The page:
Yogah Karmasu Kaushalam योगः कर्मसु कौशलम् (“Yoga is skill in action”) and Samatvam Yoga Ucyate समत्वं योग उच्यते (“Equanimity is yoga”). Bhagavan’s life is the real proof and gives authenticity for these aphorisms of Bhagavad Gita. In the same way, we can say that Lord Krishna’s life is a commentary on the Bhagavad-Gita as well.
Throughout his life, Lord Krishna completed the most arduous tasks with levity and cheer. He maintained the same ease when ruling the kingdom and waging war as when playing leelas with the gopis. The same smile that played on his lips when he was worshipped at the Rajasuya Yagna in Yudhishtira’s court before many esteemed men played on his lips when he was himself receiving guests and washing their feet. Lord Krishna showed us how to face problems with Viveka instead of running away from them. However, one has to perform actions with a sense of surrender, not with a sense of ego. That is when the attachment and burden of the action fall away from us.
Many people say that Krishna encouraged the war. However, Krishna tried many times to prevent it. Even though he met with failure, even after the war began he only advised the path by which the war could be transformed into an austerity. In reality, the Mahabharata War represents the war inside each one of us —the war between good and evil.
All kinds of people come to see a guru—policeman, judges, lawyers, soldiers…While advising a soldier, the guru will advise them as per their dharma. Hence the advice of sama, dana, bheda, danda has been given to people in such professions. Sama, trying to make someone understand; dana, offering a gift; bhedha, distancing ourselves; danda, the stick. They may have to deal with people who are infatuated with power and position. Once this infatuation gets within, the individual disappears and what you have is a drunkard. This is what the Lord taught us.
Say, a drunken person comes to our house and is shouting. First we may lovingly say, “What are you doing? Is this correct? You shouldn’t behave like this.” If he still continues to hurl abuses, we may say, “Come, I will get you a coffee.” If he still continues, we will say, “What do you want from me? Do you want money?” If he still continues his behaviour, we can try to distance ourselves from him. But if none of these methods work, we have to take the stick and drive him away. This is the approach that Lord Krishna advised Arjuna.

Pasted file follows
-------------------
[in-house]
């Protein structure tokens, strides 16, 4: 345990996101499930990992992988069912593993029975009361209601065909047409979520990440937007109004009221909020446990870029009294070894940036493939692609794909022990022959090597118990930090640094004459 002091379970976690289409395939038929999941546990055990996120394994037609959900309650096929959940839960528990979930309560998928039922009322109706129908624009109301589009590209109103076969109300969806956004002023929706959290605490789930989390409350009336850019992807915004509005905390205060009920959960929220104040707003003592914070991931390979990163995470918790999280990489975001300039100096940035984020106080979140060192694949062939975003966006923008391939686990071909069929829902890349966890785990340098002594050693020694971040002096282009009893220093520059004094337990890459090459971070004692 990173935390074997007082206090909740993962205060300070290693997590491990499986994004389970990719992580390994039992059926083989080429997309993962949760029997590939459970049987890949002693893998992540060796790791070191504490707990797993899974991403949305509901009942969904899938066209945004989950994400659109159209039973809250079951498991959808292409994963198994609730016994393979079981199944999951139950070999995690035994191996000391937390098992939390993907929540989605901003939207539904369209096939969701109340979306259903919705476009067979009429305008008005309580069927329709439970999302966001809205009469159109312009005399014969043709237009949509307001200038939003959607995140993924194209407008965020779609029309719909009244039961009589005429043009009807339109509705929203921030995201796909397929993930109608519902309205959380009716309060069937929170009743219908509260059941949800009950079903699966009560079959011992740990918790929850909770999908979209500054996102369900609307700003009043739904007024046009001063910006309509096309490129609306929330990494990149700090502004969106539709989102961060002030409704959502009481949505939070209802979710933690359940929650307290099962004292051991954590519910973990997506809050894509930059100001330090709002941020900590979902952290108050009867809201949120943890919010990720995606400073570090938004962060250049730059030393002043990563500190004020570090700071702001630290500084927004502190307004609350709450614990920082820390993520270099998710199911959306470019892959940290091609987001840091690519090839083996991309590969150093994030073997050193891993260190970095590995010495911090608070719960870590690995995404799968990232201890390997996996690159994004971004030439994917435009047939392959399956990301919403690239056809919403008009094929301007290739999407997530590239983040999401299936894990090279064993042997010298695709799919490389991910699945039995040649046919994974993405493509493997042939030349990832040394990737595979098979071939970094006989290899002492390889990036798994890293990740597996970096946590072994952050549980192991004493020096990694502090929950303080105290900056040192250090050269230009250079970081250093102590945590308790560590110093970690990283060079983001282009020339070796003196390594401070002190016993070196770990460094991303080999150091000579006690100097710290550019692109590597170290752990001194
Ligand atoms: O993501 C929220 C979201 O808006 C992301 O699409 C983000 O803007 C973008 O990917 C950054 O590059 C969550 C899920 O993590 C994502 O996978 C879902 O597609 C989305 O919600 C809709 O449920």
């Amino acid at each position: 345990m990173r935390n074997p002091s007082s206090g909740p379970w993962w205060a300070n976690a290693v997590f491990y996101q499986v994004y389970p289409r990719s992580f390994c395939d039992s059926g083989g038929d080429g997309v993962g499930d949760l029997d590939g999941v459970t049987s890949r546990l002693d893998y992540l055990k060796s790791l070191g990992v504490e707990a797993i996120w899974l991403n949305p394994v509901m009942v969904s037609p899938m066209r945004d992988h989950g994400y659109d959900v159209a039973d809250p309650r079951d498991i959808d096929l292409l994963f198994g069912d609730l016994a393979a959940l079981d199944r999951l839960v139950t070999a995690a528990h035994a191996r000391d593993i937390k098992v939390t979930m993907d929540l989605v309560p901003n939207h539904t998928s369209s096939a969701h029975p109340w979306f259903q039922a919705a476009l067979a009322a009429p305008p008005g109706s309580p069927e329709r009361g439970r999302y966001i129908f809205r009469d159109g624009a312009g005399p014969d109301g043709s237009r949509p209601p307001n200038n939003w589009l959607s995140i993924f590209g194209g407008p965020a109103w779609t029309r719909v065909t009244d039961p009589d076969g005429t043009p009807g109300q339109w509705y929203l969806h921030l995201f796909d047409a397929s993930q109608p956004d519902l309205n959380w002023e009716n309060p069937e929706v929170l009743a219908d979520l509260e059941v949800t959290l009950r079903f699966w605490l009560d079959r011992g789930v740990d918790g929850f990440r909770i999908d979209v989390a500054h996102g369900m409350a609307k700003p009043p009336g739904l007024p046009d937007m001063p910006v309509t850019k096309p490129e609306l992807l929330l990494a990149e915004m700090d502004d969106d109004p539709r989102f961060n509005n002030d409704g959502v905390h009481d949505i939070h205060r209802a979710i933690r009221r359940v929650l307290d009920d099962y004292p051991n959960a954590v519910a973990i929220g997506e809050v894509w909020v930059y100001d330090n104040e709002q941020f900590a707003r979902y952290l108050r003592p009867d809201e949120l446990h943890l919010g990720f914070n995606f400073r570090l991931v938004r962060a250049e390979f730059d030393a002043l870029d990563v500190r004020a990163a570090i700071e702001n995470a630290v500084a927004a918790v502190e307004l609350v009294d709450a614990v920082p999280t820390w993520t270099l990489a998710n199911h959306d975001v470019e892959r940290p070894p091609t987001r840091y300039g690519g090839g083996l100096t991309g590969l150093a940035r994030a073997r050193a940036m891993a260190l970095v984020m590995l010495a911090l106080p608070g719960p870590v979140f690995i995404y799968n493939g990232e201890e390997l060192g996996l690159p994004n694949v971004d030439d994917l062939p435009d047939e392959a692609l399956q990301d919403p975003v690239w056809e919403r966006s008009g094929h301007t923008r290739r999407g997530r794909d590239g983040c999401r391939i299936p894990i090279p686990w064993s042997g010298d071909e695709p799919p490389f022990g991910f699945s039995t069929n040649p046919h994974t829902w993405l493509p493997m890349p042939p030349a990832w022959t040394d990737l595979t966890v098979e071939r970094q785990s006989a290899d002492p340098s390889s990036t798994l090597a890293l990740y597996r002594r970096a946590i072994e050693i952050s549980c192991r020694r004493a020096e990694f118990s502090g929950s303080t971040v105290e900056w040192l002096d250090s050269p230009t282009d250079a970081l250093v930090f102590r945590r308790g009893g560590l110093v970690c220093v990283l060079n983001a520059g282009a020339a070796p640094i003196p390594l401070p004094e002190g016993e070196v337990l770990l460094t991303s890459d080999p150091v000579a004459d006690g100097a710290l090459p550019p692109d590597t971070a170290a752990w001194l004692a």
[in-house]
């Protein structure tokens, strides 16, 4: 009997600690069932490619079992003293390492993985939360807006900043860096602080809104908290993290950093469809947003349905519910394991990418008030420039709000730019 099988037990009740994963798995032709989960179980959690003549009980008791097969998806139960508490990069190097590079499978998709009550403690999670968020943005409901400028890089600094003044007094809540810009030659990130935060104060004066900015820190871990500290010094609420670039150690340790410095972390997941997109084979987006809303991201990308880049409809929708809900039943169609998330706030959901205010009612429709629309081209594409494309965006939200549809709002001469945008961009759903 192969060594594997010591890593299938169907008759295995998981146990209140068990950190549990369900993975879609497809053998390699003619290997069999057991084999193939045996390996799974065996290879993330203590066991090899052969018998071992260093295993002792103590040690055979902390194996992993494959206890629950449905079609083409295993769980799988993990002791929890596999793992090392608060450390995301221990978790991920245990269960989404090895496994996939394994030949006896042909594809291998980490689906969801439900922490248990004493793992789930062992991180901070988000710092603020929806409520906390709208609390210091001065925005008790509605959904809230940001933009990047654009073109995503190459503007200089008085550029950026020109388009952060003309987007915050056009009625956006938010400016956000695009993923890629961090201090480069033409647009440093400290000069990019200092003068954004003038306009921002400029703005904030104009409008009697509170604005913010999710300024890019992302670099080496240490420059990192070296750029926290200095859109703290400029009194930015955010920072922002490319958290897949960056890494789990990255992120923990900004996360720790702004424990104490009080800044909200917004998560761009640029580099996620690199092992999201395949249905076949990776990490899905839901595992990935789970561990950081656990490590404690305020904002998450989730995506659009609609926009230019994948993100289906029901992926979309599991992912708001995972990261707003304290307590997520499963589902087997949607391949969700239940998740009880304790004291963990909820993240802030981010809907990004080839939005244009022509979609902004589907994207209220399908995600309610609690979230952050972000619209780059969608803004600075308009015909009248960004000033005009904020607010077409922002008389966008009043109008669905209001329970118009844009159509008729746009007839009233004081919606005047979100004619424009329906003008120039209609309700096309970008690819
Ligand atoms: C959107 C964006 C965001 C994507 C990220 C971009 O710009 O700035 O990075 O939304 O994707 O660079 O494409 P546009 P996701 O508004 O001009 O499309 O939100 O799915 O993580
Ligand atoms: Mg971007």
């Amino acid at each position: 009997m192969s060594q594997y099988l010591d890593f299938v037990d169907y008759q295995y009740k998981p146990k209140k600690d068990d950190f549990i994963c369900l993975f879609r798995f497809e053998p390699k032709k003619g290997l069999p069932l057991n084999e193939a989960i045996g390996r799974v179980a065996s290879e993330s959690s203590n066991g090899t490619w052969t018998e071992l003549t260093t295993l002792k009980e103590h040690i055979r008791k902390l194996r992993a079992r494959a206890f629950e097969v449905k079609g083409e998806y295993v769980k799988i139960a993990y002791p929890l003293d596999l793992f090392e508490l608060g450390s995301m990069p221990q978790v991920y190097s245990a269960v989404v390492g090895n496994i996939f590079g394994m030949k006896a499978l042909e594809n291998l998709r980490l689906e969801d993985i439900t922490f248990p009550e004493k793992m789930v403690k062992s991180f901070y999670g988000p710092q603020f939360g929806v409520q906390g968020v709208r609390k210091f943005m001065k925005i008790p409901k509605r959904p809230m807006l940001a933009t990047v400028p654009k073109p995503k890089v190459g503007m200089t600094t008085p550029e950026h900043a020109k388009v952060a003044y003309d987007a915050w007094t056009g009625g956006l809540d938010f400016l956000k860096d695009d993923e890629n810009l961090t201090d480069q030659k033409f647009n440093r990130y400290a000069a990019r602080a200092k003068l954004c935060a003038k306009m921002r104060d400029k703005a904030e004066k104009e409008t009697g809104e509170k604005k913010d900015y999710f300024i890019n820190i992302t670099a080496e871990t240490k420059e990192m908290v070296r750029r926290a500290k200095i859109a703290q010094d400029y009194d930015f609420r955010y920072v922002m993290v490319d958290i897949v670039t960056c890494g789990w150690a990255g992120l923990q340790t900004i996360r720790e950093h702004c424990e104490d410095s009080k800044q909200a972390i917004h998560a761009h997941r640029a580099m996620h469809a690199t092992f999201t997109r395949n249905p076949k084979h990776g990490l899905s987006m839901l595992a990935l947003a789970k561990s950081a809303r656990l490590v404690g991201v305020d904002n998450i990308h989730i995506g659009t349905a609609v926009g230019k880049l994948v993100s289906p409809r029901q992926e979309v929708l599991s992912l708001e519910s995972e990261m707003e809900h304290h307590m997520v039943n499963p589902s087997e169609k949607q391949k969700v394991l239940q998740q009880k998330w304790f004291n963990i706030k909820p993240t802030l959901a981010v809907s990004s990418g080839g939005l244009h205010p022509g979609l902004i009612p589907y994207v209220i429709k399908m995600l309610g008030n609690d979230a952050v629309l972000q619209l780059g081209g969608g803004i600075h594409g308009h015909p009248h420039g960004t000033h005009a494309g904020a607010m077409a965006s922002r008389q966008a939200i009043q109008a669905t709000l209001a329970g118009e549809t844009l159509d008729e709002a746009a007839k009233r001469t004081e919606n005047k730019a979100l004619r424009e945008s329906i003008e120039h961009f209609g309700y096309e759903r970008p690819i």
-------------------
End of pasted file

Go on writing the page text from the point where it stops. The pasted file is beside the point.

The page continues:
Soldiers should adopt these methods while dealing with people causing trouble. If someone starts trying to invade our country, we first have to adopt patient, peaceful methods to discourage them. But if they continue to threaten us, we will have to resort to war for dharma.
A soldier’s svadharma is to protect the lives of the people of his country. When we plant a sapling that will later become a tree, we may have to uproot grass for sowing the seed. But it is for the overall good. When we take antibiotics, it will also kill some healthy cells in the body. But it is necessary for overcoming the disease. If we make way for an egoist, it will only create and strengthen more egos. Krishna’s advent was not for that. It was to reinstate dharma. Pointing to adharma is also dharma.
Sometimes people come to Amma and say, “Amma, some people have grabbed our land. What should we do?” Amma normally advises them to start with meeting with the local authorities and file a complaint. If nothing changes, then they should contact a lawyer and seek legal action. Amma cannot tell them that they shouldn’t fight for their land, that they should just let it go. After all, it is their rightful property.
If there is no fine for speeding, it will encourage people to drive fast and can cause accidents that can kill the driver as well as others.
Everything has its own dharma. Standing against adharma itself is dharma. Yogah Karmasu Kaushalam योगः कर्मसु कौशलम् (“Yoga is skill in action”) and Samatvam Yoga Ucyate समत्वं योग उच्यते (“Equanimity is yoga”). Bhagavan’s life is the real proof and gives authenticity for these aphorisms of Bhagavad Gita. In the same way, we can say that Lord Krishna’s life is a commentary on the Bhagavad-Gita as well.